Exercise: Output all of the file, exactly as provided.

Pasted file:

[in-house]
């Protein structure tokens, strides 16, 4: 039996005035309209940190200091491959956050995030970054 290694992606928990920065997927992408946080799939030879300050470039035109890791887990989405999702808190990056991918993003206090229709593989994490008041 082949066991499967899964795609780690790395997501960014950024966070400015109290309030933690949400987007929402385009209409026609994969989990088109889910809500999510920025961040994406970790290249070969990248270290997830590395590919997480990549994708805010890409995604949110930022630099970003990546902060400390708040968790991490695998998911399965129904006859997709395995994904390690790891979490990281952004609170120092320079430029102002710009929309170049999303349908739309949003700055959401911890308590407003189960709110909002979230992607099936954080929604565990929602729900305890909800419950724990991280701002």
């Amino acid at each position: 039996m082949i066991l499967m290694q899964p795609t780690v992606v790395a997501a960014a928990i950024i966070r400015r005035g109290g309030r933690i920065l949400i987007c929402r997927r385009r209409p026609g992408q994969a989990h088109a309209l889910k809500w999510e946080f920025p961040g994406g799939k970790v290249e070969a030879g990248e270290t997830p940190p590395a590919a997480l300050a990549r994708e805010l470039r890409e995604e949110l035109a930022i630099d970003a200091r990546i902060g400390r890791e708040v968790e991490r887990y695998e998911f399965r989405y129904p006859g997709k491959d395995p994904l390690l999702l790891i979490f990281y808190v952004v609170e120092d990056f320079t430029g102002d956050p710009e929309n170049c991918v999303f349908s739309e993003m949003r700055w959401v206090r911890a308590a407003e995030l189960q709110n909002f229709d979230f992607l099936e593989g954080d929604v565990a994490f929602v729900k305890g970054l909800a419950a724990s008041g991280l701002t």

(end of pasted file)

[in-house]
């Protein structure tokens, strides 16, 4: 039996005035309209940190200091491959956050995030970054 290694992606928990920065997927992408946080799939030879300050470039035109890791887990989405999702808190990056991918993003206090229709593989994490008041 082949066991499967899964795609780690790395997501960014950024966070400015109290309030933690949400987007929402385009209409026609994969989990088109889910809500999510920025961040994406970790290249070969990248270290997830590395590919997480990549994708805010890409995604949110930022630099970003990546902060400390708040968790991490695998998911399965129904006859997709395995994904390690790891979490990281952004609170120092320079430029102002710009929309170049999303349908739309949003700055959401911890308590407003189960709110909002979230992607099936954080929604565990929602729900305890909800419950724990991280701002």
């Amino acid at each position: 039996m082949i066991l499967m290694q899964p795609t780690v992606v790395a997501a960014a928990i950024i966070r400015r005035g109290g309030r933690i920065l949400i987007c929402r997927r385009r209409p026609g992408q994969a989990h088109a309209l889910k809500w999510e946080f920025p961040g994406g799939k970790v290249e070969a030879g990248e270290t997830p940190p590395a590919a997480l300050a990549r994708e805010l470039r890409e995604e949110l035109a930022i630099d970003a200091r990546i902060g400390r890791e708040v968790e991490r887990y695998e998911f399965r989405y129904p006859g997709k491959d395995p994904l390690l999702l790891i979490f990281y808190v952004v609170e120092d990056f320079t430029g102002d956050p710009e929309n170049c991918v999303f349908s739309e993003m949003r700055w959401v206090r911890a308590a407003e995030l189960q709110n909002f229709d979230f992607l099936e593989g954080d929604v565990a994490f929602v729900k305890g970054l909800a419950a724990s008041g991280l701002t």